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New rules tackle unfair credit broker practices

January 2015

From this month, new rules will ban credit brokers in the UK from charging fees to customers, and from requesting customers’ payment details for that purpose, unless they comply with new requirements ensuring that customers are given clear information about who they are dealing with and what fee will be payable.

The new rules have been made without prior consultation because the Financial Conduct Authority (FCA) believes that the delay arising from the time it would take to consult would be prejudicial to the interests of consumers.

The FCA also believes that enforcement action alone is not sufficient to protect consumers from the poor practices identified in the market.

Martin Wheatley, chief executive of the FCA, commented: “The fact that we have had to take these measures does not paint this market in a particularly good light. I hope that other firms will take note that where we see evidence of customers being treated in a blatantly unfair way, we will move quickly to protect consumers from further harm.”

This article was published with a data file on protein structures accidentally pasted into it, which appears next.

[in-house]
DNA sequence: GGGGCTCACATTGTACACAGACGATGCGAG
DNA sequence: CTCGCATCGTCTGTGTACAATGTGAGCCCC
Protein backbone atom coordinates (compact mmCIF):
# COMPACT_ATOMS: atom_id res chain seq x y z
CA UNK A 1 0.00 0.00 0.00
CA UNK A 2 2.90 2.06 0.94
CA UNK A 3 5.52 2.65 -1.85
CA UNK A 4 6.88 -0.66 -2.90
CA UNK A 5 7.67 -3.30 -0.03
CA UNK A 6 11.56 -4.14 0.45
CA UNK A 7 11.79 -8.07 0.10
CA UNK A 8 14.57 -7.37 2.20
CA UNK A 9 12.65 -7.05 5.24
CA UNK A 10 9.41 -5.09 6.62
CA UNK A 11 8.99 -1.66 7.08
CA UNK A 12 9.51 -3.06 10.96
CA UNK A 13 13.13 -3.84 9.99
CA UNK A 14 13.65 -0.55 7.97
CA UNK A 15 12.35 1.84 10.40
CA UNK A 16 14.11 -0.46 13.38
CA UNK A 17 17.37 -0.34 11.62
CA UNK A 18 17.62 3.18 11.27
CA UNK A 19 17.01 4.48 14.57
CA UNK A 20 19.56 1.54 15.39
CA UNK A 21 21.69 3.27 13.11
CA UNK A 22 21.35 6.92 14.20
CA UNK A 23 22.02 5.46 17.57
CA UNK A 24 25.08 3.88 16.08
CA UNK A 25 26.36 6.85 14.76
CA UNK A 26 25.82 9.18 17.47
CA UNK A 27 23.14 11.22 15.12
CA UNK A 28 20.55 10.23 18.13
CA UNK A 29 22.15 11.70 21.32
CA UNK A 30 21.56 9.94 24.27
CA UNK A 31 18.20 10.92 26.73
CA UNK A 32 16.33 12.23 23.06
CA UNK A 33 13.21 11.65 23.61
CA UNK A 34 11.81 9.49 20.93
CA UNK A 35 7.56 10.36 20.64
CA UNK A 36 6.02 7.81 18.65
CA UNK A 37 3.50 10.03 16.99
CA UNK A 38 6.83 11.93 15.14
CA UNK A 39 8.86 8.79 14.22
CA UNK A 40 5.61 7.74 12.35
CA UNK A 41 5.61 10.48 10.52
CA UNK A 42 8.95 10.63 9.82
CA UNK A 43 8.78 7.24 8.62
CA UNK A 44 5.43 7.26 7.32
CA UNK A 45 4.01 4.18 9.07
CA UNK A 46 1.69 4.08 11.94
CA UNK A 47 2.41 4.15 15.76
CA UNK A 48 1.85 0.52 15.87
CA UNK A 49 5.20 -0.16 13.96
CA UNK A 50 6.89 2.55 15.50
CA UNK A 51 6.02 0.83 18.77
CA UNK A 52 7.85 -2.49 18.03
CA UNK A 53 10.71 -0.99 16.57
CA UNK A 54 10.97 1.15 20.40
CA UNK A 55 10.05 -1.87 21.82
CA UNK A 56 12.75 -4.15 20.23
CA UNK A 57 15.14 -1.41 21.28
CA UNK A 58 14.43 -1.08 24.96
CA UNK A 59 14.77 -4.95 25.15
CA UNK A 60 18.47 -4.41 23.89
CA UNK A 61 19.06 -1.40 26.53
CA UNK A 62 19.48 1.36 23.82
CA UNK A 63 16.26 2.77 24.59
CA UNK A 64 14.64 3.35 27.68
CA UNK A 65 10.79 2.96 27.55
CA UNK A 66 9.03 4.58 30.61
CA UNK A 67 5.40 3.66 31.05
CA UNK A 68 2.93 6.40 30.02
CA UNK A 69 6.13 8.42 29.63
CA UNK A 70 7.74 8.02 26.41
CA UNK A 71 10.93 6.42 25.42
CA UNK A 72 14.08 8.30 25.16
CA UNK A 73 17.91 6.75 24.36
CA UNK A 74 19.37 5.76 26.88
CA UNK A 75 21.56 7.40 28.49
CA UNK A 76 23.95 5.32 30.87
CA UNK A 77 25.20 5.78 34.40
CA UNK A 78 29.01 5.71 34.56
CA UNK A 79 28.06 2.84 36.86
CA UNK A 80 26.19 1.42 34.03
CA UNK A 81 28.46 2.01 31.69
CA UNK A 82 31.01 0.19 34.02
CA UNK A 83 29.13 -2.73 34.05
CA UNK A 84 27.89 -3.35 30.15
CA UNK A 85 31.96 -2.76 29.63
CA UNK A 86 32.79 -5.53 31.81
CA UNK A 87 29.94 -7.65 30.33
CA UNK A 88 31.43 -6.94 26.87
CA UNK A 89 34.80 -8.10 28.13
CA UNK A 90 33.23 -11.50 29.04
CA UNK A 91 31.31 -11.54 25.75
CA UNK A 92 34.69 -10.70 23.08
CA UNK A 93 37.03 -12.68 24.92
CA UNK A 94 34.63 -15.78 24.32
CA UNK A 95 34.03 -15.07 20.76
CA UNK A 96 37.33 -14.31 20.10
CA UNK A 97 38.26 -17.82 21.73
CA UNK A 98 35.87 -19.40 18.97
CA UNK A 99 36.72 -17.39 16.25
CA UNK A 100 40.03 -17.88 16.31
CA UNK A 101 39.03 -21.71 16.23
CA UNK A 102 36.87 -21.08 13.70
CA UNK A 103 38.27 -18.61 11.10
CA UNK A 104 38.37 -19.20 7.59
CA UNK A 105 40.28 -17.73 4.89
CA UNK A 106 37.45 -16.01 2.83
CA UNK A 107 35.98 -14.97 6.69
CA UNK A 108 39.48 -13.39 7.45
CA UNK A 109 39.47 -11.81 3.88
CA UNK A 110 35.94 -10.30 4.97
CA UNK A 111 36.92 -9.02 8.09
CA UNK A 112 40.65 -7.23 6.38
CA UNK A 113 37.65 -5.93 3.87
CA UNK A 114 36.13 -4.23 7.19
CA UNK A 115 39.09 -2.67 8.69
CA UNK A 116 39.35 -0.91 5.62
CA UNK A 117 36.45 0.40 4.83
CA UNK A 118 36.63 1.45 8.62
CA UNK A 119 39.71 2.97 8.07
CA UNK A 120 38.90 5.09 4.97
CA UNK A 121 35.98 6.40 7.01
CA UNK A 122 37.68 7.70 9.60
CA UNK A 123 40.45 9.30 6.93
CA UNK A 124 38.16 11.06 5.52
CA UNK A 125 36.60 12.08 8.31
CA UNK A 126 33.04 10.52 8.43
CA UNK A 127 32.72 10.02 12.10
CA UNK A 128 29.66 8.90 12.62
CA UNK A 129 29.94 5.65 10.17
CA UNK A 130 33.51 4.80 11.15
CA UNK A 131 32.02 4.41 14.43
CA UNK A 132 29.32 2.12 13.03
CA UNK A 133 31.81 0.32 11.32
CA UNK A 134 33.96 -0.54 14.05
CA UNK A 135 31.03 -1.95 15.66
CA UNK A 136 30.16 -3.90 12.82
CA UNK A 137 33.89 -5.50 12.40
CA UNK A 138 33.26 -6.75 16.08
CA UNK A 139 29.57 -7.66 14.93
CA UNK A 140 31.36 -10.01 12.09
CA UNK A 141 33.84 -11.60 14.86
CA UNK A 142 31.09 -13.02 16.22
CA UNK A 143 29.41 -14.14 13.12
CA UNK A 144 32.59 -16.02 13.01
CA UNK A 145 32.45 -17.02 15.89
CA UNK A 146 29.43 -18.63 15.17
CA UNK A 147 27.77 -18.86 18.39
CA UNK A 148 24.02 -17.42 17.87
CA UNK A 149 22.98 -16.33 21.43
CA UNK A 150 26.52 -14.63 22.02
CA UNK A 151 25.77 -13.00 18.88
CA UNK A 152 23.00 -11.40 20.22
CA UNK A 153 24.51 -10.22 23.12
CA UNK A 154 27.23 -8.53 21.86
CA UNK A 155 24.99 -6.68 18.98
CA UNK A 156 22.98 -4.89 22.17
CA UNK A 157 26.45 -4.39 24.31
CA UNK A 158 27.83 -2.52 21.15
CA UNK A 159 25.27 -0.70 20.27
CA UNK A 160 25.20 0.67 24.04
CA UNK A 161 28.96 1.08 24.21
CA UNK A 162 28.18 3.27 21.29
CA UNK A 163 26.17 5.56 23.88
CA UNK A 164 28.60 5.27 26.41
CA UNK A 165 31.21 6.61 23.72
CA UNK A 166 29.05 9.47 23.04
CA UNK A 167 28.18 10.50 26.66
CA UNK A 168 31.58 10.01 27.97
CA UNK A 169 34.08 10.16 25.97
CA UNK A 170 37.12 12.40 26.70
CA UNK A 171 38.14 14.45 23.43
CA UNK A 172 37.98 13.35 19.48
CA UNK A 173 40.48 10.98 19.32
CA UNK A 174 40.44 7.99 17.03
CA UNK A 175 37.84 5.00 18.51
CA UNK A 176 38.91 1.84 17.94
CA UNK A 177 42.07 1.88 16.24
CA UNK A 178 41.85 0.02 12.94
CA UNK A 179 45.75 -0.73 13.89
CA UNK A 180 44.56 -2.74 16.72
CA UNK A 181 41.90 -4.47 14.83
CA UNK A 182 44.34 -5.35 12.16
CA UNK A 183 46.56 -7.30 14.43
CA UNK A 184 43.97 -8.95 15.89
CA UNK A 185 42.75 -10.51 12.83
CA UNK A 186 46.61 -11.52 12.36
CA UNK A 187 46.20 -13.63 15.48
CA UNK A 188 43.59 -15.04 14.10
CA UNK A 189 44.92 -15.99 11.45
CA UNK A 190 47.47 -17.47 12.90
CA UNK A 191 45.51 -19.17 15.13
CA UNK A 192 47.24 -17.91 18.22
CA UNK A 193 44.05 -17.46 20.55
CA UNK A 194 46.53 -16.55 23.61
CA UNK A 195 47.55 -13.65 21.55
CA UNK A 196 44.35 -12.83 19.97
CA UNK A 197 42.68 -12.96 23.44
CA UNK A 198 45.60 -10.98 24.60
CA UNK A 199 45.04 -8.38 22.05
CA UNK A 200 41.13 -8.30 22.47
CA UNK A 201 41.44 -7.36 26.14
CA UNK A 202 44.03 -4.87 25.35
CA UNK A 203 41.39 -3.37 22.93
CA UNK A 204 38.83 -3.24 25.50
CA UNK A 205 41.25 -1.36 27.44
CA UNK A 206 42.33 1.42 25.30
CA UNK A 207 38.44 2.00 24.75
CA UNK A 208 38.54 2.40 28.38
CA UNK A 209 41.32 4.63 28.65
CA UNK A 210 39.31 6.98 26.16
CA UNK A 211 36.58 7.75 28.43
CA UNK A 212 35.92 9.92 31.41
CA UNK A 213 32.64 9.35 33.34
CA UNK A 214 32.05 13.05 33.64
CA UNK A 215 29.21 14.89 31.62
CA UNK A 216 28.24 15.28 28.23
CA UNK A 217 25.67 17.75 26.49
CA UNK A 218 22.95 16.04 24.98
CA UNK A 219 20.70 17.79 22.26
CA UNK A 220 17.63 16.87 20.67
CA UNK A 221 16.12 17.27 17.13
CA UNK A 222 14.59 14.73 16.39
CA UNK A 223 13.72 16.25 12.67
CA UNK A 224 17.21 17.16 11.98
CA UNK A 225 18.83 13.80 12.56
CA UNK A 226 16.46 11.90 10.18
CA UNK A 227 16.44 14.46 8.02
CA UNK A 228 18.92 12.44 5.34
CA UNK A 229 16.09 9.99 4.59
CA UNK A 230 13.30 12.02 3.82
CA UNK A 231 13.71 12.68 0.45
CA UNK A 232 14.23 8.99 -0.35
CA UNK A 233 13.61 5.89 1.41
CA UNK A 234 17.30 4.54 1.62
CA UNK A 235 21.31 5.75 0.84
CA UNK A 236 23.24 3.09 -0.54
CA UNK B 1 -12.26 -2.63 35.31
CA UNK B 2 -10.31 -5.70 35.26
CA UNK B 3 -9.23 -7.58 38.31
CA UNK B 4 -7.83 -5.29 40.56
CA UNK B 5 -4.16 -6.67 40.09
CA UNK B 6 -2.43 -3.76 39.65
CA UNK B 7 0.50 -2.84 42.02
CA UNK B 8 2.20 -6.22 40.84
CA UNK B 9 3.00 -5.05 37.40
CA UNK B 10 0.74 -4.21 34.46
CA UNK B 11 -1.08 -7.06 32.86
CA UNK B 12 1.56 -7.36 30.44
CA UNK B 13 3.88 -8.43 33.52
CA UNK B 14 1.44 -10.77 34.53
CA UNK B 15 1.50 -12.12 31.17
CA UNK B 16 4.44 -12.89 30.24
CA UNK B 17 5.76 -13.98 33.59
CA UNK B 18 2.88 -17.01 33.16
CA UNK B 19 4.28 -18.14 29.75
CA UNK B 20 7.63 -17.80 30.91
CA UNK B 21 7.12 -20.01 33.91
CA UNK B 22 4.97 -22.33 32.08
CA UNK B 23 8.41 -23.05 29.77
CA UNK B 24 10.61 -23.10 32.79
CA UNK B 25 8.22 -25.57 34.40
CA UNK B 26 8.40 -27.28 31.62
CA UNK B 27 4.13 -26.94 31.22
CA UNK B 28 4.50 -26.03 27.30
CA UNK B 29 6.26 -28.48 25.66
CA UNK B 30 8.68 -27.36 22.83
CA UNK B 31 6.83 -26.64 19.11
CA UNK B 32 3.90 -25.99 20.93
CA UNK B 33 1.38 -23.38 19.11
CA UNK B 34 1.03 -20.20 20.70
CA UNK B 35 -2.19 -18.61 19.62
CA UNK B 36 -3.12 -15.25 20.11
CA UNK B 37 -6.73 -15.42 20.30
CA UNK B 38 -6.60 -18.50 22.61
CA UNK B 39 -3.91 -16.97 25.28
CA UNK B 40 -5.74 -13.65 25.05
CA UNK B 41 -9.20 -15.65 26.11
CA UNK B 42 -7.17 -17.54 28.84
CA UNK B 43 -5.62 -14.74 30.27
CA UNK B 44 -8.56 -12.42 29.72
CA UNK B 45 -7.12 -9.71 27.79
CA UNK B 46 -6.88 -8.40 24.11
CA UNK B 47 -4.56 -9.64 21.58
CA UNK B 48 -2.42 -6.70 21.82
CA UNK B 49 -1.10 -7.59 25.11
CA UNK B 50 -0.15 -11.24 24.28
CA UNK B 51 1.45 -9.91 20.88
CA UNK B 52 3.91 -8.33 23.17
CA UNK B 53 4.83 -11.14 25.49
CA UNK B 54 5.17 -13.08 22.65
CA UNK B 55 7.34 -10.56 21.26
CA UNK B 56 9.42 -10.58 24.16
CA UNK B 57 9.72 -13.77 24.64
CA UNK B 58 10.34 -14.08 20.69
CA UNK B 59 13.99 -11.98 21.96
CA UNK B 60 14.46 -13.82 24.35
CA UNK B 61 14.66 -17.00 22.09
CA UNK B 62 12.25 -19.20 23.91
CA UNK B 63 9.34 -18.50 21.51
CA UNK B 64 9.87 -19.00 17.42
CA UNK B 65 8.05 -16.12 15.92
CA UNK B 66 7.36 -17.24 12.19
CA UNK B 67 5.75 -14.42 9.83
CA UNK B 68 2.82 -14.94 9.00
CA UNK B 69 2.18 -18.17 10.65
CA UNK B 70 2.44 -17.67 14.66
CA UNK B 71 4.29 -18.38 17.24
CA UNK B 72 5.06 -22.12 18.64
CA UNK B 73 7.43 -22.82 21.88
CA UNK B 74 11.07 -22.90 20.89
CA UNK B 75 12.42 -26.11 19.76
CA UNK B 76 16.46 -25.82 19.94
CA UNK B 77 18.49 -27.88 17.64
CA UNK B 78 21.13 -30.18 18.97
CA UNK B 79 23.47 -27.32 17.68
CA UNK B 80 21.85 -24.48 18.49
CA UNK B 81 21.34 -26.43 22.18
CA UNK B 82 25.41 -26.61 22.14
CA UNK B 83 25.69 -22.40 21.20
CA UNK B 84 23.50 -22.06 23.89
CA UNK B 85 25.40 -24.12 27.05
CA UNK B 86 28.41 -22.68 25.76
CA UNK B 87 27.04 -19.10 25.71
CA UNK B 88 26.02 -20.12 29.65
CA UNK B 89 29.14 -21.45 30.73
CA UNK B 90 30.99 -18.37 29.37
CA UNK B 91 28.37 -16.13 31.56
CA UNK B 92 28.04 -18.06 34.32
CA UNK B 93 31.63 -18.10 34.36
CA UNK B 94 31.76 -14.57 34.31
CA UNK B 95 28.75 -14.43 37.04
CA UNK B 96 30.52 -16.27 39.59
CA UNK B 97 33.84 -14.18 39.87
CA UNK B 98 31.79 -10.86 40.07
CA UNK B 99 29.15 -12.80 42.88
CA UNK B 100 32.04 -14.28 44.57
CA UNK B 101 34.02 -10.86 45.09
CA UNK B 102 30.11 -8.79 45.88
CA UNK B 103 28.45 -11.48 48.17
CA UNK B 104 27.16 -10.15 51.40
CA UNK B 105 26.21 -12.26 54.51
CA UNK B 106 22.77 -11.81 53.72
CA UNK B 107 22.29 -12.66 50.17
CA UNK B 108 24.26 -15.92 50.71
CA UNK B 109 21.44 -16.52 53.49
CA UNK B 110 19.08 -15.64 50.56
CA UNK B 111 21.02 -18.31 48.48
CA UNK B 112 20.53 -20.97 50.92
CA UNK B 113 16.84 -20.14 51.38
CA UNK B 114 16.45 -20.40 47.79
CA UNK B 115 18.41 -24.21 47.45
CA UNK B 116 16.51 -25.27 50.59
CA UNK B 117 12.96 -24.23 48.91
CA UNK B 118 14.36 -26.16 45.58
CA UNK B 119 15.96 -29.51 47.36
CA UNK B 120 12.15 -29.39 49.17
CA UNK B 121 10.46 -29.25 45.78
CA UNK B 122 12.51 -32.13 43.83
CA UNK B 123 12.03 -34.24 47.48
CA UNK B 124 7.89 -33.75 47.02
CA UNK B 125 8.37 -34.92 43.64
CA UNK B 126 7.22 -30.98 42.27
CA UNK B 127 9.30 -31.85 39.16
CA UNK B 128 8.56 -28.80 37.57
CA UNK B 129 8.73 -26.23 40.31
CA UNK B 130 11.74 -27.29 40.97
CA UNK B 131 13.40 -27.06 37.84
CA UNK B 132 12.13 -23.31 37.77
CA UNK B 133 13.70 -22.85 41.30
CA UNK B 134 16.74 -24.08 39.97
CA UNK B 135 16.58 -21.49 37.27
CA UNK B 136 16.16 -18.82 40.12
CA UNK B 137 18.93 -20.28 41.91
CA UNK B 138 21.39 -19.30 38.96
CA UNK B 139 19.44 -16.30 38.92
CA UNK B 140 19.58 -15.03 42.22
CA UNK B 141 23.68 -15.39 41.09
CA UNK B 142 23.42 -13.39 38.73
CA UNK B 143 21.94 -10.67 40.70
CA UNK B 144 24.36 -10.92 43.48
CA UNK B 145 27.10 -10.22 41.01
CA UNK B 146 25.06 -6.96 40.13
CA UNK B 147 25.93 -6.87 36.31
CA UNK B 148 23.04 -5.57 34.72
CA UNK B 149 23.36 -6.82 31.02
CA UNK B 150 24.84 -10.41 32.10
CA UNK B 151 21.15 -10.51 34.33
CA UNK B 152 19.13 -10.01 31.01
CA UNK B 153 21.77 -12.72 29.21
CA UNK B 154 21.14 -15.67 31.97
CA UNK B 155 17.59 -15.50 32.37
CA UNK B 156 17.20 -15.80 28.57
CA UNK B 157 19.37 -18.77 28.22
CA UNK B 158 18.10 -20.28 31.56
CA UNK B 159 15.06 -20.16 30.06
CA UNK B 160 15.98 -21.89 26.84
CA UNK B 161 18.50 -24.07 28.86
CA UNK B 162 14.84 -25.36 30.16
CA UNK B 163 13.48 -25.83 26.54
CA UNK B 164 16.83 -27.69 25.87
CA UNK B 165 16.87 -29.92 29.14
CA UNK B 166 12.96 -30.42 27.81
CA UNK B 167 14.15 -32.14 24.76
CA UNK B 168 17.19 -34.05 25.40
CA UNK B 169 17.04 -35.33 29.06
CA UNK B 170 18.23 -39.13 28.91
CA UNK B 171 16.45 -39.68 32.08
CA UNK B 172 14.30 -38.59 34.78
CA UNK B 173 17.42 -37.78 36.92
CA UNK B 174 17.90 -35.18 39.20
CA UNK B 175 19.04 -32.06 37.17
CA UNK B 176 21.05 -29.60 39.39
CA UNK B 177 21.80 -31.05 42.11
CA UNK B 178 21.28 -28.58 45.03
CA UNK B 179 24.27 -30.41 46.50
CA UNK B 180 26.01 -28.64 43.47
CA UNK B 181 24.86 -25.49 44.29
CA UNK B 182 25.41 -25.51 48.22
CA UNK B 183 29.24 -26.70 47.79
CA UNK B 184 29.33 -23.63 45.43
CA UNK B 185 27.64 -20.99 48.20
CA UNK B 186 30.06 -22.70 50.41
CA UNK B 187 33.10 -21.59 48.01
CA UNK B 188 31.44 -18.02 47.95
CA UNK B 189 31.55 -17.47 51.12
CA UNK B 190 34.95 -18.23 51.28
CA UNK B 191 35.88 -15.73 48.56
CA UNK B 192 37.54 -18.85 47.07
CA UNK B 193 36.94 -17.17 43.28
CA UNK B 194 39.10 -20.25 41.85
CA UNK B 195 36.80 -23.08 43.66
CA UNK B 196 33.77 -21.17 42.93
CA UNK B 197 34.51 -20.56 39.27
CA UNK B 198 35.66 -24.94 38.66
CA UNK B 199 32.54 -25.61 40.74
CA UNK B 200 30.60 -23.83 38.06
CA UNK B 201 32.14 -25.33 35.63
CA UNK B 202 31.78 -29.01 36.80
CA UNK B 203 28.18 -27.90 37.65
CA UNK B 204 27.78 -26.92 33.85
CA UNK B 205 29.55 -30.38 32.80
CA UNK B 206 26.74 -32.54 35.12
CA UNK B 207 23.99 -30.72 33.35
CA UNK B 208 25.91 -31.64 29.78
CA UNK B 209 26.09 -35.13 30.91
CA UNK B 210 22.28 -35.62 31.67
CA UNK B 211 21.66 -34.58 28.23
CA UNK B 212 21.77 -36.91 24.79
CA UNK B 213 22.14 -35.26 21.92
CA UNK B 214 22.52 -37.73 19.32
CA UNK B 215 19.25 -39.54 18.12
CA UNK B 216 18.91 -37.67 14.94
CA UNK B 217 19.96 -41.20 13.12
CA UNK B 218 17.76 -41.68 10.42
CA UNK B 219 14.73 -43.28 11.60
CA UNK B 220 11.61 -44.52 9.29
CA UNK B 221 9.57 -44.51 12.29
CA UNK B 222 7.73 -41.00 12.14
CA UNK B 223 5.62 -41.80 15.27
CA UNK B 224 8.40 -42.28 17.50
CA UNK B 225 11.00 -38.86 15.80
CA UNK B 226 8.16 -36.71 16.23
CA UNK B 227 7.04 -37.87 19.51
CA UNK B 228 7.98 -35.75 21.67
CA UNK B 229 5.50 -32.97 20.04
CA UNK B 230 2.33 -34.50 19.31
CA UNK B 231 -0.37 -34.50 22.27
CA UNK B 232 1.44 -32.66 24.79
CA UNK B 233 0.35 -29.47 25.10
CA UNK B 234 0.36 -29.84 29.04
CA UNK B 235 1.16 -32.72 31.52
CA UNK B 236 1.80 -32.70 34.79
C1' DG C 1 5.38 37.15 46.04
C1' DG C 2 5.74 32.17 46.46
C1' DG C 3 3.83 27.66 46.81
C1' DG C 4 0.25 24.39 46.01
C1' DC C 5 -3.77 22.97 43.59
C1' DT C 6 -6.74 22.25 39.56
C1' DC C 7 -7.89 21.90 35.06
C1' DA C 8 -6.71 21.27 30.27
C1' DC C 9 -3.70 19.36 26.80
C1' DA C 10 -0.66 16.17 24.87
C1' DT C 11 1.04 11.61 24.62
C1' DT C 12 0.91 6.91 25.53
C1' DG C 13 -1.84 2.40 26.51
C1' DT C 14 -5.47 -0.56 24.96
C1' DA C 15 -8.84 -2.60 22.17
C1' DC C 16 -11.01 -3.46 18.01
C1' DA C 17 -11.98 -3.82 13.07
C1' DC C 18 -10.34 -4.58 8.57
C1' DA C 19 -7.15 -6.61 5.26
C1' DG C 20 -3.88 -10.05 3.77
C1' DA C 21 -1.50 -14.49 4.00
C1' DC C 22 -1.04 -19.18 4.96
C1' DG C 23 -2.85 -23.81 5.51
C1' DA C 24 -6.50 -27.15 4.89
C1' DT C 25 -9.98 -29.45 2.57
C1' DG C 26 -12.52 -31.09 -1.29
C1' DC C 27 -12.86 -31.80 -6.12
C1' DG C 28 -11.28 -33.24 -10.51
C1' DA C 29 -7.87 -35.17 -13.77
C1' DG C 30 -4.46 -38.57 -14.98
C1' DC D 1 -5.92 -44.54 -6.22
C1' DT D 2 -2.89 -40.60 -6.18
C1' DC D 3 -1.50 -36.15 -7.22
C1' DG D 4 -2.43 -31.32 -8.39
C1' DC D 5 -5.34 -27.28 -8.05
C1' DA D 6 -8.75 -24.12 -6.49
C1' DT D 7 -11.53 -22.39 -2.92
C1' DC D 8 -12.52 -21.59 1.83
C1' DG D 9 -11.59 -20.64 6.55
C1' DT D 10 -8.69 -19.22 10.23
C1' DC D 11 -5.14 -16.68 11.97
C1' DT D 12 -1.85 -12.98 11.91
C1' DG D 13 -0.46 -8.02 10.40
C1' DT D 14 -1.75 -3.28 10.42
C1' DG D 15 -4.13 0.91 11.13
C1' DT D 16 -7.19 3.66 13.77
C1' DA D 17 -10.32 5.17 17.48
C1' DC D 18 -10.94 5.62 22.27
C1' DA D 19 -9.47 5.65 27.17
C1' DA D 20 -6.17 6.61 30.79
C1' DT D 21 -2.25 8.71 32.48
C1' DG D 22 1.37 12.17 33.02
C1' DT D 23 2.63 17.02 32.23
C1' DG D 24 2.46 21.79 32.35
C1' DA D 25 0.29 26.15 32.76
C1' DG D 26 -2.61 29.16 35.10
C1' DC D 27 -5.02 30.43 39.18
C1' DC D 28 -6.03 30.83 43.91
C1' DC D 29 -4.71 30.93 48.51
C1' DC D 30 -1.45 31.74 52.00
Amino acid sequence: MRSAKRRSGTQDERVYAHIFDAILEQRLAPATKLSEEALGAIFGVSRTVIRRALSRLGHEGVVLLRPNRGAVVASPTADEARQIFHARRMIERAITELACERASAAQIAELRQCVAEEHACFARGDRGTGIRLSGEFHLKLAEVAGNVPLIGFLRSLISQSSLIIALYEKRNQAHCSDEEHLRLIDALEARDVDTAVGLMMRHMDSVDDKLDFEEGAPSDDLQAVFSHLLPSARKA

Over 40% of consumer credit complaints received by the FCA relate to credit brokers, 80% of which relate to firms who charge upfront fees. The FCA says it has also received relevant intelligence from consumer groups who are seeing increasing complaints from people who have had money taken from their accounts unexpectedly and often by more than one broker.

The FCA is currently investigating a number of credit broking firms; seven firms have been stopped from taking on new business and, to date, three further cases have been referred for enforcement action.

A key concern for the FCA is the fact that many consumers often do not realise that they are dealing with a broker rather than a lender.
 




UK & NI Ireland | Business ethics

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